- kalε, 15 August 2015

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Just read the girl who played with fire. Great book. It keeps your attention through out. Larsson gives great insight in to his characters and keeps you holding your breath from beginning to end.

- , 31 July 2015

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"I'm not a big reader" is an Understatement! Until 2 months ago i have never really read a book and i just had my 50th birthday.

Maybe it's part of a midlife crisis idk but i love to read the Millennium Trilogy.

I saw the original movies (but hated the American version) some years ago and my wife had bought the books so they were lying on the shelf, looking at me..

They made me wonder why i never read a book, but now i know.

I'm just stupid.

So weird to discover all of this at the age of 50.

The same happened with my Asperger, took me 37 years to find out what was wrong with me.;)

Now i'm halfway in the third part, already wondering about the next book i would like to read....i think it's going to be a disappointment with the Stieg standard as my only reference.

- John Rossy, 11 July 2015

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Stieg story lines are complex and gripping. Most impressively they "break the mould" in presenting us not only with a female hero who is unconventional in her lifestyle, but who is emotionally disturbed. She is convincing as someone with PTSD (and I know because I have same condition) and also Aspergers ?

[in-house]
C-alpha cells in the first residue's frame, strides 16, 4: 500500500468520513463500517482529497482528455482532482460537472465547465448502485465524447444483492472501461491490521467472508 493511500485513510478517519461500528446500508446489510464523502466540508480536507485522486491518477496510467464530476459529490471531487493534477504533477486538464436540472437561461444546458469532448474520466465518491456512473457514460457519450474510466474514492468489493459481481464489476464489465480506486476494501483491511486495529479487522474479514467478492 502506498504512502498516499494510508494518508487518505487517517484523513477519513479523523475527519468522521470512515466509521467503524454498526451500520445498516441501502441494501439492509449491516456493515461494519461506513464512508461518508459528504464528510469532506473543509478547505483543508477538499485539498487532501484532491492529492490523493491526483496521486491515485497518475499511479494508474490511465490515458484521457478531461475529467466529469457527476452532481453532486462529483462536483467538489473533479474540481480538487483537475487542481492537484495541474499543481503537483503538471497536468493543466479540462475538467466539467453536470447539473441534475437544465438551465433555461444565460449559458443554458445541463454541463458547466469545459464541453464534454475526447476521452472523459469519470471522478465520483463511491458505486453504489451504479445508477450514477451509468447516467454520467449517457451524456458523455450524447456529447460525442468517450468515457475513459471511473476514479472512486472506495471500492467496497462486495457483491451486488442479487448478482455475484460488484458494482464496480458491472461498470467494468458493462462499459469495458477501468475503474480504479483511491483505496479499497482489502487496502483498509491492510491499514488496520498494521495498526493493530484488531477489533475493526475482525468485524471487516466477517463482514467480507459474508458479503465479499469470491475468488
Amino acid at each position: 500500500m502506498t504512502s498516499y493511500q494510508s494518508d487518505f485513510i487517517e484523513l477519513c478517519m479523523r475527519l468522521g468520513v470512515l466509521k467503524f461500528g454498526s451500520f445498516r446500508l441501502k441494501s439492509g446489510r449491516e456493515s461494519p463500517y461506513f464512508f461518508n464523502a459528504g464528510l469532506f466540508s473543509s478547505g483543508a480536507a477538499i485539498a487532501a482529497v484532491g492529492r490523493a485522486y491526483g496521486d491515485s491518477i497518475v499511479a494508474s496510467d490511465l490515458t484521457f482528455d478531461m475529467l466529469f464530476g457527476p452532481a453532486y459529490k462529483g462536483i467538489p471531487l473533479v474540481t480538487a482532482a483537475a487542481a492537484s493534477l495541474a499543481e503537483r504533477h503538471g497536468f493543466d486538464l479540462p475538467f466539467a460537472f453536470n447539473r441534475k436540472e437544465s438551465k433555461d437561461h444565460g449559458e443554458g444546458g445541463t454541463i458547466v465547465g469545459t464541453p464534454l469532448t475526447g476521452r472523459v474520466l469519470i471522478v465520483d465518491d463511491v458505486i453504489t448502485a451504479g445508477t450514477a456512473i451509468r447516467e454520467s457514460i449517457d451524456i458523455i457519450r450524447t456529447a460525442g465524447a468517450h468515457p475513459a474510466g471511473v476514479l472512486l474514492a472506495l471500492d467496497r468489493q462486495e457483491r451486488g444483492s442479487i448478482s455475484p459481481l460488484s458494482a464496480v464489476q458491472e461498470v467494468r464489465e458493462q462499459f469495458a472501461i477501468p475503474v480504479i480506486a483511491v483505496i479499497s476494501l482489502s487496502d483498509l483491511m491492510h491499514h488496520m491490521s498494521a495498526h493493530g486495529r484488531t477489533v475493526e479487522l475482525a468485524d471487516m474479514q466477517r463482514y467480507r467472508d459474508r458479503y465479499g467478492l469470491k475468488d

Survivors see themselves reflected positively in her courage alongside vulnerability. PTSD is a "normal reaction to an abnormal situation" We see Lisbeth catatonic from flashbacks, acting out emotional extremes of alternatively rage and fear. Her phobic mistrust of authority figures is very much in keeping with the pattern from childhood trauma. Unfortunenately common reality, the pattern is both accurate and its impact also recognisable.

Stieg did all childhood abuse victims a great service as well as giving us a great read well worthy of the success.

- wildsage, 1 April 2015

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I just reread The Girl with the Dragon Tattoo. Good books keep you hooked. Great books keep you hooked long after you've put them down because there's so much to think about. This was a great book, and I'm thinking about human predators, how sinister Bjurman is to rape the vulnerable person he was supposed to protect, how neither laissez faire nor brother government seem effective, whether evil is generated by evil people (Lisbeth) or whether people become evil through infection from significant people(Blomkvist).

- Barbara K Freeman, 19 Mars 2015

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actually it made my sense in politic being wide due to stieg larson depict all misconception given by leaders.

- john mutoro, 18 Mars 2015